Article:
In this scenario, corporate resilience is key, so leaders looking around corners now should find ways to create a more agile organization by making internal processes more efficient and brace for a changing regulatory environment by exploring opportunities in “friendly” markets.
For the third scenario, geopolitical alliances would stay strong while trade and capital flows relatively freely among allies. It’s an outcome somewhat akin to the early 20th century when the world was dominated by a complicated web of alliances.
Despite the various factions, political tensions would stay manageable, with governments focusing on supporting domestic growth. There would be some restrictions on cross-border flows because government policies favor supply chains within their alliance.
Altogether, this environment would create technological powerhouses that support growth in the hub, but bigger possible gains are limited because of trade barriers. Revenue growth would be modest, but limited by the alliances which fracture the global market.
In response to the increasingly regional trade, companies would more and more rely on optimizing operations within alliances. Driven by political pressures and the desire to reduce carbon footprints, nearshoring and “friendshoring” key operations and supply chains, especially technology, would rise in popularity toward 2027.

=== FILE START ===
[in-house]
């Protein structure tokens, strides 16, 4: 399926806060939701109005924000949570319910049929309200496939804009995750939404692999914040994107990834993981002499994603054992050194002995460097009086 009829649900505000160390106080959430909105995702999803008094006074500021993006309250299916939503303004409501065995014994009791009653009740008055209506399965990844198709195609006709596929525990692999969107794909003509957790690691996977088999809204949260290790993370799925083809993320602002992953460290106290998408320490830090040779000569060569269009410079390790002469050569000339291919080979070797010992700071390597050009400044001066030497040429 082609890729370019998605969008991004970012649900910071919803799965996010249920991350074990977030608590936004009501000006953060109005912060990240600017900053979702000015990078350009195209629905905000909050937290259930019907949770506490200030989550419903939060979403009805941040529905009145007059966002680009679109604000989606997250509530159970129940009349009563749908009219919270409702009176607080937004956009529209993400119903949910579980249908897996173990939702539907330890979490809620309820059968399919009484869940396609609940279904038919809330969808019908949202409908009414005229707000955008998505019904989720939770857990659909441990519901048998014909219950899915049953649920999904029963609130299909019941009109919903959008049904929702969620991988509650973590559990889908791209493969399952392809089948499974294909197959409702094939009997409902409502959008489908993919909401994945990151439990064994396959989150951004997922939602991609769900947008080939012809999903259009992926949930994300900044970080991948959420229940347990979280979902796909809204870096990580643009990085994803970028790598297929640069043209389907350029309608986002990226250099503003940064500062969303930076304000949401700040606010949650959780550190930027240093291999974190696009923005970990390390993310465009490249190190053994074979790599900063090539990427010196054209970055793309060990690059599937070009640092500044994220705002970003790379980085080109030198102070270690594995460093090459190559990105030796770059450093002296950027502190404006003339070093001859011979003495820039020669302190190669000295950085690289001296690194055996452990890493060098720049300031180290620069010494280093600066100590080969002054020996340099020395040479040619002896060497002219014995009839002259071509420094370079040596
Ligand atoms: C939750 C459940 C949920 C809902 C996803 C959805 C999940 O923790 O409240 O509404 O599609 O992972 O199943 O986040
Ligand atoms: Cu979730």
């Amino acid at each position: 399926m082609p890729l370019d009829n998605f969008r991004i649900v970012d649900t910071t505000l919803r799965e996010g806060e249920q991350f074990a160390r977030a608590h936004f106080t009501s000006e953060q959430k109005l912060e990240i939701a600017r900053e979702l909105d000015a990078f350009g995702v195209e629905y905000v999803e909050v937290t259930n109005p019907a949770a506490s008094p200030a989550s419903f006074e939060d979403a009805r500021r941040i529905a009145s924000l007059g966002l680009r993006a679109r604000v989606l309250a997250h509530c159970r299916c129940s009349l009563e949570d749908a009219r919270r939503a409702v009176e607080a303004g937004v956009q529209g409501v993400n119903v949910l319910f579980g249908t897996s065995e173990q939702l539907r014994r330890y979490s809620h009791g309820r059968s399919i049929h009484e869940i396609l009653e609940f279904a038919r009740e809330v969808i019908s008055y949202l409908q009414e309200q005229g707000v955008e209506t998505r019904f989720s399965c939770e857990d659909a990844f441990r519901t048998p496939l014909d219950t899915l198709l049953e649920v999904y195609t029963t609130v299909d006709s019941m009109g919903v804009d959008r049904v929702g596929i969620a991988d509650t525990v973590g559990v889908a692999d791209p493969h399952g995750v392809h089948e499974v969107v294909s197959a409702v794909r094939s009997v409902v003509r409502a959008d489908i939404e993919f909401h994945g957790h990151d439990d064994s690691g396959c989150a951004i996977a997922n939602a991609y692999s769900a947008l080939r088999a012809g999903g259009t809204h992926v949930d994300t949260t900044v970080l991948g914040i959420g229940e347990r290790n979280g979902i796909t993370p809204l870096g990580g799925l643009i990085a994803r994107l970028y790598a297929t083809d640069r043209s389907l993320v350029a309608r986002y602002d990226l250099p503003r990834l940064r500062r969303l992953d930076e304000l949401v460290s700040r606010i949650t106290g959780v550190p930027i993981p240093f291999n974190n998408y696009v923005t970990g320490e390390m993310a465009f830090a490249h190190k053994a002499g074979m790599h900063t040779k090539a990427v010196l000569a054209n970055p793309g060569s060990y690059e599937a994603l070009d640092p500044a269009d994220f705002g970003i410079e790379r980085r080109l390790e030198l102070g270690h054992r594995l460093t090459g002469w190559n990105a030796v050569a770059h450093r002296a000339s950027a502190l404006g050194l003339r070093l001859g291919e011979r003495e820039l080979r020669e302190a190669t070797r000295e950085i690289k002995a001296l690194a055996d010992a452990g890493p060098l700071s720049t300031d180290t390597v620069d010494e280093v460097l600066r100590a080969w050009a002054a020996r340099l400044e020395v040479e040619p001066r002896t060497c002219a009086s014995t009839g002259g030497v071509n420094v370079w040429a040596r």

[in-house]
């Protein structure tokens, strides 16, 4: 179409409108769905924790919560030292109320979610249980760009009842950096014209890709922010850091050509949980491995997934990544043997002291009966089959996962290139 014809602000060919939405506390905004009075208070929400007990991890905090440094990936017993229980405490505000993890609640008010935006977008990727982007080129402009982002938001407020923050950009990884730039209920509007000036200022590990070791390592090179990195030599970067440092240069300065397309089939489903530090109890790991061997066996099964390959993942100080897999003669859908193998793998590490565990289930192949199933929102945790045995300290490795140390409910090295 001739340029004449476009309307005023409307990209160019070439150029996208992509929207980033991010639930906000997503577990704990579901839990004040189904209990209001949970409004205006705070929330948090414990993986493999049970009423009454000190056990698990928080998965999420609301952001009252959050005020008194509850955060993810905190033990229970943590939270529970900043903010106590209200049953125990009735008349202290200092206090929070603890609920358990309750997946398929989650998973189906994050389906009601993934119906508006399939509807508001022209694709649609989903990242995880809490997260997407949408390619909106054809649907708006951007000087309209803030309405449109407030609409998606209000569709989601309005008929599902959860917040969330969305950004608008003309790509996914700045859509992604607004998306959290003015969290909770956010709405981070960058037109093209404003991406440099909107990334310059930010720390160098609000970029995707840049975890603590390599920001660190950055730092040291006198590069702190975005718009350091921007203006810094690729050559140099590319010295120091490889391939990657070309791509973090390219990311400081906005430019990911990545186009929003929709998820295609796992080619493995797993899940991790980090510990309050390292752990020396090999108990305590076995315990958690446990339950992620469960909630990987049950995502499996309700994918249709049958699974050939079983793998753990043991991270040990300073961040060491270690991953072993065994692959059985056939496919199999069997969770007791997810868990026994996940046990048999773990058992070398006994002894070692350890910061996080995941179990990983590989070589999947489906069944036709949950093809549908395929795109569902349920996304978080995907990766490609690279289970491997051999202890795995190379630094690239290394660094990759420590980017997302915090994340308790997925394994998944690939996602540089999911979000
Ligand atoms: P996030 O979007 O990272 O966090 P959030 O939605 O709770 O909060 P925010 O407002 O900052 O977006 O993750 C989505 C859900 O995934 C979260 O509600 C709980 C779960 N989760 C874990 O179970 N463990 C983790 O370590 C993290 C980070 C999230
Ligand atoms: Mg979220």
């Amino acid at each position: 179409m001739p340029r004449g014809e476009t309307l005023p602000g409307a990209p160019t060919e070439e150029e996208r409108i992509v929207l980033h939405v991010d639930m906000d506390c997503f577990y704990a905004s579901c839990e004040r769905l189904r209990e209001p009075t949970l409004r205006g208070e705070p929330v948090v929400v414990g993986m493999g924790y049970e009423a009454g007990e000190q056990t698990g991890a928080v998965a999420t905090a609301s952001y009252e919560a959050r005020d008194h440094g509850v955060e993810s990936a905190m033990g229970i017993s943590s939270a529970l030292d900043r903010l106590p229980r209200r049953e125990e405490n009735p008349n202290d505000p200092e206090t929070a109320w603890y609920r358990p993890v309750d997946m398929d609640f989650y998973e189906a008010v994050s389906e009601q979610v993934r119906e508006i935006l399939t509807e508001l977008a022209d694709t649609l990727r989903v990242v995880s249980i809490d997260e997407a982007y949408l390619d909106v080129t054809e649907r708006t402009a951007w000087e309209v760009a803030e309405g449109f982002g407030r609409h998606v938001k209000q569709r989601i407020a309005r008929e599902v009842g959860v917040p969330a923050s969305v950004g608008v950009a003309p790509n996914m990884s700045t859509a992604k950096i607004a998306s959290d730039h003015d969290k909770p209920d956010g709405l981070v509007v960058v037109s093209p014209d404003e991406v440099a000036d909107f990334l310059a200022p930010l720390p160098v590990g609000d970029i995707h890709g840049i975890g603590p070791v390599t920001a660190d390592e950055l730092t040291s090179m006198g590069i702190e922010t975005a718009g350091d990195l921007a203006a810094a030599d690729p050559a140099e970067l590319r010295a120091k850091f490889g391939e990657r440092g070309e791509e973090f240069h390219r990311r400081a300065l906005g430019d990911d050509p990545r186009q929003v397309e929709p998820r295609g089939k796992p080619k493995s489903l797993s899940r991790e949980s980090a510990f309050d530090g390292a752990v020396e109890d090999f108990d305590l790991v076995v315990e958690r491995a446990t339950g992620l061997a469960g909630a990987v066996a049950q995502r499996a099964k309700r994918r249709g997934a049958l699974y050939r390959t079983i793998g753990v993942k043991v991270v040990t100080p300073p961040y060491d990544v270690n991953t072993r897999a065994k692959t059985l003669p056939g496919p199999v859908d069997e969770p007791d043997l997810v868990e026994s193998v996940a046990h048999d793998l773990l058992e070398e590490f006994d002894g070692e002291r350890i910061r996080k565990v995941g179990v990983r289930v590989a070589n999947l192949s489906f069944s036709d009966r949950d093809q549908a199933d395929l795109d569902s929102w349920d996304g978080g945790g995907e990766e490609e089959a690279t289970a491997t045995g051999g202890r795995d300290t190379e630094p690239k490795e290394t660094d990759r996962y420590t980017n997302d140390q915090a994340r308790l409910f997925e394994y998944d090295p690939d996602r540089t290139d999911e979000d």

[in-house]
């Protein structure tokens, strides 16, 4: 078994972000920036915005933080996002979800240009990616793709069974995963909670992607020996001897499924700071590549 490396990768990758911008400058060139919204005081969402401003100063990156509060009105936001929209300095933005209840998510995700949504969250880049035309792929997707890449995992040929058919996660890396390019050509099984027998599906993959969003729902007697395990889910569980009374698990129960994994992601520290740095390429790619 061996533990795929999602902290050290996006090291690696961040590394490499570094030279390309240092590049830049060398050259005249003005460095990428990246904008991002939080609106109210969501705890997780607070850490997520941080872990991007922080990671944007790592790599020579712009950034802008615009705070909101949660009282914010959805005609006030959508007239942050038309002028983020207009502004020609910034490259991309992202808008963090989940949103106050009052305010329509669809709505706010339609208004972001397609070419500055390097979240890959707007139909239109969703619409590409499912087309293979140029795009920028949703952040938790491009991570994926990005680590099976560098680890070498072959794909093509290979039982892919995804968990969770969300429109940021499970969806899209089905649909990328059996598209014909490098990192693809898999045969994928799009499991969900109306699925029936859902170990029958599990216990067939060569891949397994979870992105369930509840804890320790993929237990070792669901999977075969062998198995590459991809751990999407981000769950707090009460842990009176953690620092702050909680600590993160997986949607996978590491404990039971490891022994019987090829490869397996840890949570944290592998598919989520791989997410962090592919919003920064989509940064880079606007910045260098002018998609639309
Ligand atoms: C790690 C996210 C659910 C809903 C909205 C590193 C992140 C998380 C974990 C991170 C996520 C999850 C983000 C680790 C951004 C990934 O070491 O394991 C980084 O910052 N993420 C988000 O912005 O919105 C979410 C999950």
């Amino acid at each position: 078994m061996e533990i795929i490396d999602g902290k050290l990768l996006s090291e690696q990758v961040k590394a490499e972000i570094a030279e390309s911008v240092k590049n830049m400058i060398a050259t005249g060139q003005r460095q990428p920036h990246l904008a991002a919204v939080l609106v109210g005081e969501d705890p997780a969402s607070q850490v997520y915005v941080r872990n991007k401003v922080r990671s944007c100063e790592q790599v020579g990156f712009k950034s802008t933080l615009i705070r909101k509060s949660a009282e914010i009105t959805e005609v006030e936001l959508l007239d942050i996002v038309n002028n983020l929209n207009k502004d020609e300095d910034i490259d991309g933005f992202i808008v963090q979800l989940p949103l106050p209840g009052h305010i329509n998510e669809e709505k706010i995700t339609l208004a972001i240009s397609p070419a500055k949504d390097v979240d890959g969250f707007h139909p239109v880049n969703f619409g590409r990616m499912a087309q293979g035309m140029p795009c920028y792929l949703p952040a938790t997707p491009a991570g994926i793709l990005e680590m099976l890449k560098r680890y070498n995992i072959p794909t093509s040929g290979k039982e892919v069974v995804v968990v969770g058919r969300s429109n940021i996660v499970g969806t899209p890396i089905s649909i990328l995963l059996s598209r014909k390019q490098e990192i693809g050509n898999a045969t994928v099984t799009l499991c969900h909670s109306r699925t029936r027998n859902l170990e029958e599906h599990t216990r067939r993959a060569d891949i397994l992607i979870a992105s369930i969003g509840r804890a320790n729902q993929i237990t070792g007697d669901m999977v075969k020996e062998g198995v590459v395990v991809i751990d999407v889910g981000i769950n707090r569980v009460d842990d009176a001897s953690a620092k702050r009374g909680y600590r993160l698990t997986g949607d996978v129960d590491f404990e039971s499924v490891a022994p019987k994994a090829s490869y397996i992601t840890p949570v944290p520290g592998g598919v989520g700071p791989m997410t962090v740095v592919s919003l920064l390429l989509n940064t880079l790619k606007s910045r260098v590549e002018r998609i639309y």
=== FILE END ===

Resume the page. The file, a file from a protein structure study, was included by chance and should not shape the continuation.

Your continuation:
In 2023, leaders are already responding to this trend, starting to use technologies, such as 3D printing and robotics, to produce certain orders locally and to avoid concentrating all their sourcing in a single market. They are diversifying their manufacturing into other markets after covid restrictions wreaked havoc on production timelines.
This is the most optimistic of all scenarios and represents a partial return to the 1990s and 2000s.
Low levels of geopolitical tension create a relatively stable and predictable global environment for companies. Policymakers set aside ideological differences to prioritize economic growth and solve shared challenges — like climate change — as multilateral efforts. For example, the European Union recently voted, after two years of negotiations, to create the world’s first carbon border tax that will be levied on imports.
In such a relatively open environment, companies are free to make decisions about operations, supply chain, and strategy largely based on market fundamentals, though sensitive sectors such as technology and energy would still need to heed political risks.
Global economic growth rebounds as governments pull back on policies that constrain boundary-less trade. With reduced barriers to trade and investment, companies pursue new M&A and investment opportunities in promising markets. Together, this environment is conducive to technological progress, lower inflation, productivity growth and improved living standards.
All of these post-covid scenarios are plausible so preparing for them starts with a clear understanding of what’s at stake and how the geopolitical forces impact your industry and company, everything from M&A strategy to supplier footprints, access to capital and talent. That way, business leaders can develop nimble approaches to manage the risks and be ready for whatever comes.
Learn more about how EY-Parthenon can use scenario analysis to future-proof your business.